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FrackingAs you may have heard, North Carolina’s Mining and Energy Commission held the last in a series of meetings last Friday during which they considered public feedback on the draft fracking rules. Despite having received over 200,000 public comments over the last few months, the Commission only made a few little changes to the rules. They have now come up with a finalized set of rules which will eventually make its way to the General Assembly, where it is likely to be approved. Given that fracking may begin in North Carolina as early as next year, you may want to know a thing or two about these rules.

The majority of the public comments called for stricter safety rules. In response, the Commission made some of the following changes:

  • Unannounced inspections will be permitted – the rules will now allow inspections to take place without prior notice to drillers, in order to encourage the drillers to maintain ongoing compliance.
    (BUT note: the rule is just providing permission, it is neither requiring that inspections take place nor requiring that they take place with regular frequency)
  • Amount of time for permit application to be approved or denied will be increased to 180 days – this allows the public to have more notice and opportunity to comment on the request.
  • So-called “fluid pits” will be required to be larger and continuous monitoring will be required – fracking fluid is held in large open pits, which can be a huge safety hazard. The Commission did not ban open fluid pits but rather just increased their size, in order to prevent spills, and increased the frequency of monitoring for leakage into the ground, from monthly to continuous.

Among the items the rules don’t address: Read More

Commentary

060810_1509_Environment1.jpgThe good people at Environment North Carolina and their national allies released a powerful new report today that’s worth your time to check out. It’s called “Waterways Restored: The Clean Water Act’s Impact on 15 American Rivers, Lakes and Bays” and it does at least two extremely important things:

1)  It demonstrates the amazing success of a vitally important environmental protection law — the Clean Water Act, and

2) It makes the case for saving that law from the relentless attacks of corporate polluters and restoring it to its original intent of making all American waters safe for fishing and and swimming.

As the report explains, the Clean Water Act has, over the last 42 years, made enormous strides in cleaning up and preserving our nation’s waters. The report highlights 15 of these success stories, including North Carolina’s North Fork First Broad River, which has, thanks to the CWA, been been preserved as a pristine fishing venue and home to numerous endangered species. Other, more urban waterways like Cleveland’s Cuyahoga River and Boston Harbor have been brought back from the dead to become thriving and healthy sites as a result of the law.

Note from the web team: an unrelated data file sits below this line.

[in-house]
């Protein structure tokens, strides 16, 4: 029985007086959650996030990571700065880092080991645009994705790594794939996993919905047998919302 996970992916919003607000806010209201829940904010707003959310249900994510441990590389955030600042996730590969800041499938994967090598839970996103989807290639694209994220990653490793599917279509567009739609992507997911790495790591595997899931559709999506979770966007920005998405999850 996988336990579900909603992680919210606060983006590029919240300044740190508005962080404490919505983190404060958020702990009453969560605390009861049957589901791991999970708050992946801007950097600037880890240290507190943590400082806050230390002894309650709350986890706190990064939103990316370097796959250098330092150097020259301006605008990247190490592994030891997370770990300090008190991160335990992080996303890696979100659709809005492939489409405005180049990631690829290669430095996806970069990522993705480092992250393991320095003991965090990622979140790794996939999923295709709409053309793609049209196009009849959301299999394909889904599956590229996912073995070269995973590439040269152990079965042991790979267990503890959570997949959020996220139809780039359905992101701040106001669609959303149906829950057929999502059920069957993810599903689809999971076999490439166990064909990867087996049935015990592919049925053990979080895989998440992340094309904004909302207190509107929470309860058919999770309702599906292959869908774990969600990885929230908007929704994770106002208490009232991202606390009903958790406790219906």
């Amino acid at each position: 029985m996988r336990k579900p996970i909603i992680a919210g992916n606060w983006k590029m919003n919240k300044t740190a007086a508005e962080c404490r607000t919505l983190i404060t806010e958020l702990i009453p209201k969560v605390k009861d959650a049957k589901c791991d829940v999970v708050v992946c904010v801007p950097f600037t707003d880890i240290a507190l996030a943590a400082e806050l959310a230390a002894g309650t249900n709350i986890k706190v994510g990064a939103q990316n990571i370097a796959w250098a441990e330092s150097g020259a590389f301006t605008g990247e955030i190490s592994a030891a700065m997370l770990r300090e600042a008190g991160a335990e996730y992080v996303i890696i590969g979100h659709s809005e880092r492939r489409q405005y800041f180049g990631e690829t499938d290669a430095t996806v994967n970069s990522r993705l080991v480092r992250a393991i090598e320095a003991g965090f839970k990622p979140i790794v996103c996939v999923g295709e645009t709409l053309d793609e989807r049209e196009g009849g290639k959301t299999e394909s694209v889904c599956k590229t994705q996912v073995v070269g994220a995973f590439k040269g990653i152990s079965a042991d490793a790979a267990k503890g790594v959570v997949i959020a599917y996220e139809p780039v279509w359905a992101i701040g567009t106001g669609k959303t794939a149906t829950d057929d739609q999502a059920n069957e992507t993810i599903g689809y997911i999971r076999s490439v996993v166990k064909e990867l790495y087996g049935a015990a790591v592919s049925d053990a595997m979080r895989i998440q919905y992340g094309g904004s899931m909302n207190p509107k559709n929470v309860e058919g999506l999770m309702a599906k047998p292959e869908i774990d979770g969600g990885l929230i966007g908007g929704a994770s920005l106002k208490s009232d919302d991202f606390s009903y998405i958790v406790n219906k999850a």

Unfortunately and not surprisingly, major polluters continue to fight the law at every turn. Several years ago, they secured a controversial U.S. Supreme Court ruling that created some giant loopholes in the law and essentially excluded a huge number of the nation’s streams and waterways from protection. As a result, 56% of North Carolina’s rivers and streams are no longer protected by the law as they should be.

To correct this glaring gap in the law, the Army Corps of Engineers and the EPA have proposed new rules to clarify that thousands of rivers and streams now excluded will be included in the law’s protections. The new report calls on these agencies to go ahead and finalize these new rules as quickly as possible.

Click here to read the report. The discussion of the North Fork First Broad River can be found on pages 25 and 26.

Commentary

This morning’s Winston-Salem Journal is on the mark in decrying the McCrory administration’s inexcusable and all-too-predictable secrecy in discussions surrounding oil and gas development along the North Carolina coast. As the editorial notes:

When it comes to North Carolina’s coast and processes that affect all of us, the McCrory administration needs to stop meeting behind closed doors.

State officials, along with officials from South Carolina and Virginia, met privately last week with federal regulators and groups funded by oil and gas companies to discuss plans for drilling off the Atlantic coast, The Associated Press reported. Reporters and members of environmental groups were excluded until the conclusion of the meeting at the N.C. Museum of Natural Sciences in Raleigh….